A painting with a familiar face
Preparing for Reign of Christ Sunday, a picture came to mind–one with a familiar face.
It was not long after I began my studies as a Master’s of Divinity student that I met Will Ferrell Jesus.
“Hey, can you tell me where Dr. So&So’s office is located?” I asked a seasoned student.
“Sure! It’s just around the corner from Will Ferrell Jesus,” was the response.
“Um, I’m sorry, what?” I must have misheard.
“Here, I’ll show you,” the student said, directing me through a door to a small hallway.And there he was. Will Ferrell’s clone holding a lamb and draped in first century garb. I suppose praying to Little Baby Jesus with the golden fleece diapers earns you a right to be the face of the Almighty. Who knew?
Seeing Jesus with familiar features
We grad students, sitting high on our theological haunches, made plenty of jokes about Will Ferrell Jesus as if we would never craft Jesus in the image of Hollywood. But the truth is, the artist of that particular rendering of the Son of God was no more self-centered than any of the other artists who’ve featured Christ. Just do a quick Google search and you’ll see that Christians from Seoul picture Jesus with Korean features, while Chinese Christians draw him to look more like them. Kenya artists paint Jesus with Black skin, but Palestinian ones give his skin a more olive hue. Of course, the Palestinian artists probably get it right . . . though perhaps not really intentionally.
The thing is, we imagine the human Jesus and his peers to look more or less like us–whoever we are. Scandinavian? You might imagine Jesus with pale skin and blond hair. From Argentina? Perhaps you picture Jesus with darker features.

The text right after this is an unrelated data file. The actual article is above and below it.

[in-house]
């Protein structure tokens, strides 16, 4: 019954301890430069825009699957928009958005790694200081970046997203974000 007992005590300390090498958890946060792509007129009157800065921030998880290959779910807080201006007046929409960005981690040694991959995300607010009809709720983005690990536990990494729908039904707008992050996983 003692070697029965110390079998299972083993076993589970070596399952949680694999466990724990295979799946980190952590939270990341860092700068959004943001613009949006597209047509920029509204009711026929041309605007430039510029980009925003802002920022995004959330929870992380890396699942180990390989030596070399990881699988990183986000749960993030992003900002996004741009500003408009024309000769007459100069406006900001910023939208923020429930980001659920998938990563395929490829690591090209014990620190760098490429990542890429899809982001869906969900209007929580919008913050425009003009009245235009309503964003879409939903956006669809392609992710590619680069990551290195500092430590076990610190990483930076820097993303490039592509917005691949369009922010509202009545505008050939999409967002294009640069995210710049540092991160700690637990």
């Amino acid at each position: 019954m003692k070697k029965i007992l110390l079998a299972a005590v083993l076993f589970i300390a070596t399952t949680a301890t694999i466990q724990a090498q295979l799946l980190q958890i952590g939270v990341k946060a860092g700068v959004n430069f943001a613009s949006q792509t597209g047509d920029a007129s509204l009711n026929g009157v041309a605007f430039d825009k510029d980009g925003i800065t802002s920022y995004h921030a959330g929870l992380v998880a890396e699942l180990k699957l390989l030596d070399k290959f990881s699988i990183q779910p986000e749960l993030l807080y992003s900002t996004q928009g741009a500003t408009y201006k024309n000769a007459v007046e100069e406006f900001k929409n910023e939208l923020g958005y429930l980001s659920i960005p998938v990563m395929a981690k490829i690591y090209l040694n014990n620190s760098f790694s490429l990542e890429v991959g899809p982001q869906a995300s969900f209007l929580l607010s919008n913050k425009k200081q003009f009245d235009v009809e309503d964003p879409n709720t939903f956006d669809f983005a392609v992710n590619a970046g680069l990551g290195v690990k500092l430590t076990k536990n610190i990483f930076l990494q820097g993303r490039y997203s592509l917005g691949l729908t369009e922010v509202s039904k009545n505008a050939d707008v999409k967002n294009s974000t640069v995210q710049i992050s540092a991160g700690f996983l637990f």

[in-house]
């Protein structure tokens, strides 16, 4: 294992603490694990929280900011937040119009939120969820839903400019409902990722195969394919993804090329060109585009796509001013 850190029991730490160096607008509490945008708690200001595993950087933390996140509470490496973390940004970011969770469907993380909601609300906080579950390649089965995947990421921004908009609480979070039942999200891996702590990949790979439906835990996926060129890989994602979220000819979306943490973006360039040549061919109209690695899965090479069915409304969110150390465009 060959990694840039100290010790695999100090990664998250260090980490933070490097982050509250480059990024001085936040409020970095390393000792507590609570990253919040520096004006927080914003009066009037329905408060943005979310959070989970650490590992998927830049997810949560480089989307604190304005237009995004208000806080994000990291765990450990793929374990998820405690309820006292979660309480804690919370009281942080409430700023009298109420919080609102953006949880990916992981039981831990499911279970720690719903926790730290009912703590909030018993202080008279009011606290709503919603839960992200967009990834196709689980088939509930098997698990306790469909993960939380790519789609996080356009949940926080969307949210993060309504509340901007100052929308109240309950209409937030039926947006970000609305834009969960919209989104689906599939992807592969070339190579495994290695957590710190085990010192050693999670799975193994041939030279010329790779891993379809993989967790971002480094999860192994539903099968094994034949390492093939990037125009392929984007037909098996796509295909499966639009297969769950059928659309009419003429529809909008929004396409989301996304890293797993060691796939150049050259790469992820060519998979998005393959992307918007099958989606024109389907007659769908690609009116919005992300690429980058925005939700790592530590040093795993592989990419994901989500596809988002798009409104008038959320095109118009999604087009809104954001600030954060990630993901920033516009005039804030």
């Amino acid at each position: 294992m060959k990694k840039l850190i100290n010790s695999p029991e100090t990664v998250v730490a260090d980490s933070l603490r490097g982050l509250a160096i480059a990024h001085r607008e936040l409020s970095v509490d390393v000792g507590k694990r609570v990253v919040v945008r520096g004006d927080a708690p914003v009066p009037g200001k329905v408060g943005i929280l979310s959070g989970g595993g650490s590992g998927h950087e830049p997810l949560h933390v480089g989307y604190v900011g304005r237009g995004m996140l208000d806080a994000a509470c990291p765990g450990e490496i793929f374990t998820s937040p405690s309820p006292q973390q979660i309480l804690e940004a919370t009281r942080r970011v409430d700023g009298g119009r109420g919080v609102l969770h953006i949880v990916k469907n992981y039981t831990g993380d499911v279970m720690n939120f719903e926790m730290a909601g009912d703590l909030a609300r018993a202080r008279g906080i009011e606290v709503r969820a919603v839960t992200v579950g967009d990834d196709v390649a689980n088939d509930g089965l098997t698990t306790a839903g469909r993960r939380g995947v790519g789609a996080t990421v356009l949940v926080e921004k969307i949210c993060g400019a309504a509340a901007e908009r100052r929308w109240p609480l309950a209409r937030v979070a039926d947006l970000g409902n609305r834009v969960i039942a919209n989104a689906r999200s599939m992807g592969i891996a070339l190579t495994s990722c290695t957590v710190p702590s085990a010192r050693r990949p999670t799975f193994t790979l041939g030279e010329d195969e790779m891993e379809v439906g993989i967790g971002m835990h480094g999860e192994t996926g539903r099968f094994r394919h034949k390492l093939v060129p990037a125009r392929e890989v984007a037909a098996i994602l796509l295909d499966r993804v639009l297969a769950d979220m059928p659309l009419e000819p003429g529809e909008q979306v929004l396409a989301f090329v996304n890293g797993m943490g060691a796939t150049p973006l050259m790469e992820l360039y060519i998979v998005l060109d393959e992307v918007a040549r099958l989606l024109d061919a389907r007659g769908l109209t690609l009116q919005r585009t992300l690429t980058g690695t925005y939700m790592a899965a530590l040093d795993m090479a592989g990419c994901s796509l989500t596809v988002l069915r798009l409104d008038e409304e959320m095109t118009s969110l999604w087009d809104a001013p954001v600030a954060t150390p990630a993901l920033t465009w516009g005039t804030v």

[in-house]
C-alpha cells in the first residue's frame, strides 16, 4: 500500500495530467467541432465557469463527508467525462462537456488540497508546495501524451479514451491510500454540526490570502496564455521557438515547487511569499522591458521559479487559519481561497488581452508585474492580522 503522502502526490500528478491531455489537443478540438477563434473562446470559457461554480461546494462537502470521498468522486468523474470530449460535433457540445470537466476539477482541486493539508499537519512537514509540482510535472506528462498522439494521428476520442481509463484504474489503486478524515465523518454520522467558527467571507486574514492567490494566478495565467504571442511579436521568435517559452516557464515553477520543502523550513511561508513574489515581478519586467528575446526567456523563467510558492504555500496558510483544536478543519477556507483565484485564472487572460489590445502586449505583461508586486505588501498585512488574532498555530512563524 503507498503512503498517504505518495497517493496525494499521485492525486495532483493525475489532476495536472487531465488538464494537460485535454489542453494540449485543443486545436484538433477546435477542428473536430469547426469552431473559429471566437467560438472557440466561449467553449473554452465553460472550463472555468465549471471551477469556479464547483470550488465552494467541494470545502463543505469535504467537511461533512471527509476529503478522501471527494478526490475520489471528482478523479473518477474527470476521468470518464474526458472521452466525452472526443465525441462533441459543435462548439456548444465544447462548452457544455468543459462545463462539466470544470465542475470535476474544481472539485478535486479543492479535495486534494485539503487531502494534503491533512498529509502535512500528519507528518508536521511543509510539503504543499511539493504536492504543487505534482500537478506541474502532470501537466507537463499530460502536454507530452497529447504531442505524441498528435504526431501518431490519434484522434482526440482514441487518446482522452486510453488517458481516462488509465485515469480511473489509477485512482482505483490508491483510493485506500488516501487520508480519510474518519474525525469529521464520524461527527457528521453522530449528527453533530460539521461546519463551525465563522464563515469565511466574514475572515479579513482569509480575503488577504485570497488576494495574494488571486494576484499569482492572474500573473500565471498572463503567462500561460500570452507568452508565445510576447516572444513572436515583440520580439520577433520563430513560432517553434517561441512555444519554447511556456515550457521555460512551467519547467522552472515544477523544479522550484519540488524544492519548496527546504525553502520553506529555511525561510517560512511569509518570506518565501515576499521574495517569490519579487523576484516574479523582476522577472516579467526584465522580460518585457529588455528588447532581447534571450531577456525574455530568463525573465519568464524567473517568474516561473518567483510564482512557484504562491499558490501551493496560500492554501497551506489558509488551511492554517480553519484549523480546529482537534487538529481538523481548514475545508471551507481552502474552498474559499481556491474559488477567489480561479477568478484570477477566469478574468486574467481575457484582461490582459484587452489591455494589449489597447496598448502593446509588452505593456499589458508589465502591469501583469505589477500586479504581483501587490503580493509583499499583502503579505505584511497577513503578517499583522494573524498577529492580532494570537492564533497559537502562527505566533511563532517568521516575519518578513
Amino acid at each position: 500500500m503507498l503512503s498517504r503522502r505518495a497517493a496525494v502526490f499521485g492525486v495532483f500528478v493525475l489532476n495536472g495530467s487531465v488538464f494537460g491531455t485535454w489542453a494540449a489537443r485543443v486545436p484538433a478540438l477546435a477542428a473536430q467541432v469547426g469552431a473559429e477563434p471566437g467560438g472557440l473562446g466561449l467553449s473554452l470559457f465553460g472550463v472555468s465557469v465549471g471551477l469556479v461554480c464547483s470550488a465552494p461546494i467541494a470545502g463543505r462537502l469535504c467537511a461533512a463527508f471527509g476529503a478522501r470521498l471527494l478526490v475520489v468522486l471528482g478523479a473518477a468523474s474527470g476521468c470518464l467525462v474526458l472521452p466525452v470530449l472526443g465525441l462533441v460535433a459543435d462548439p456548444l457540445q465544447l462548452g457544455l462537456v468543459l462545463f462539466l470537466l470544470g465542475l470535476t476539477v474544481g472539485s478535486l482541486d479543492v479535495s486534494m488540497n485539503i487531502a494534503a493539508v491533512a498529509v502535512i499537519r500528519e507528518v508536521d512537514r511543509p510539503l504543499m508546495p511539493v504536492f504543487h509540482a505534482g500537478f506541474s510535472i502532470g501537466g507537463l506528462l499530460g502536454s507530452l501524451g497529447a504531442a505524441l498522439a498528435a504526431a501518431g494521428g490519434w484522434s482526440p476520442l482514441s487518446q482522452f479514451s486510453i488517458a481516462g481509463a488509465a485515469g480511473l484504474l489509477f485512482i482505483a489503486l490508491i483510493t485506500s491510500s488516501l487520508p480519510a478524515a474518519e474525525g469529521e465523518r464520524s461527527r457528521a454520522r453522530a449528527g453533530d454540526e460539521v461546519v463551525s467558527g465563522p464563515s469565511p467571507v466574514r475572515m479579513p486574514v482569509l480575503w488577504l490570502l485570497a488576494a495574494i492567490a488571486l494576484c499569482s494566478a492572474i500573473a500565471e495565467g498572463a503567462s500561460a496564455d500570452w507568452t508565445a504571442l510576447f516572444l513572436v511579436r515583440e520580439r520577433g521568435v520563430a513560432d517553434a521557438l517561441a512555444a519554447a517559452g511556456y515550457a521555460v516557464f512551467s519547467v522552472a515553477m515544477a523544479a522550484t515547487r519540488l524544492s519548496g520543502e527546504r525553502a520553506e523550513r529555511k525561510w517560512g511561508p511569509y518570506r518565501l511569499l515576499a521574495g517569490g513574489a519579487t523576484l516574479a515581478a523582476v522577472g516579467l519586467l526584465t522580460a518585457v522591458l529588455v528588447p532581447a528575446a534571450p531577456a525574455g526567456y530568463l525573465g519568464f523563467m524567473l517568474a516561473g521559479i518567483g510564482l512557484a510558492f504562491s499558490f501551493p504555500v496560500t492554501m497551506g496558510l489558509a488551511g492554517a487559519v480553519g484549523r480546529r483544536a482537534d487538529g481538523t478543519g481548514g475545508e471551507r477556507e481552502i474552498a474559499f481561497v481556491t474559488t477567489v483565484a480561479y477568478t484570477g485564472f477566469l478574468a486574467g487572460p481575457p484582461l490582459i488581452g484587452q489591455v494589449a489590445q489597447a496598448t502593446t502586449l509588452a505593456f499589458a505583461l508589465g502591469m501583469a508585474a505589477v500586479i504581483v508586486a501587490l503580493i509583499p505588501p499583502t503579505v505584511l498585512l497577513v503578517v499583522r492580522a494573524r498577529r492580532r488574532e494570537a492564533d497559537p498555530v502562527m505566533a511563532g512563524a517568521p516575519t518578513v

It’s not really wrong for our mind to conceive of Jesus as someone who looks familiar. After all, part of our faith is that we are called to have a relationship with Jesus; naturally, we conjure a recognizable image. It makes sense; but that doesn’t mean that this selfie version of Christ is accurate, or even helpful.
Jesus the radical
This Sunday is Reign of Christ Sunday. It’s the Sunday when we dare to believe it’s possible for the Kingdom of God to exist on earth just as it is in heaven. To do that, we have to stop picturing God’s Son as just our buddy from down the street, so we can start seeing Jesus Christ as the one who proclaims good news to the poor, freedom for the prisoners and the oppressed, and recovery of sight to the blind. This isn’t simply a BFF who waits by the phone for our text. This is a radically innovative, barrier busting, insanely compassionate Kingdom Builder who calls us to counter-cultural allegiances that look nothing like the priorities of our favorite news outlet.
Imagine the possible
So, rather than picturing a Jesus who looks like us, let’s imagine ourselves looking more like Jesus the Christ. Doing so helps us to understand the meaning of Reign of Christ Sunday. It’s a day for us to imagine a world in which every follower of Christ chooses to live as Jesus did: acting justly, loving mercy, and walking humbly with God. And when this Sunday is done, let’s keep that picture in our minds and illustrate it with our lives: day by day, moment by moment, following Jesus in the intentional (if infinitely messy) way of relentless Love.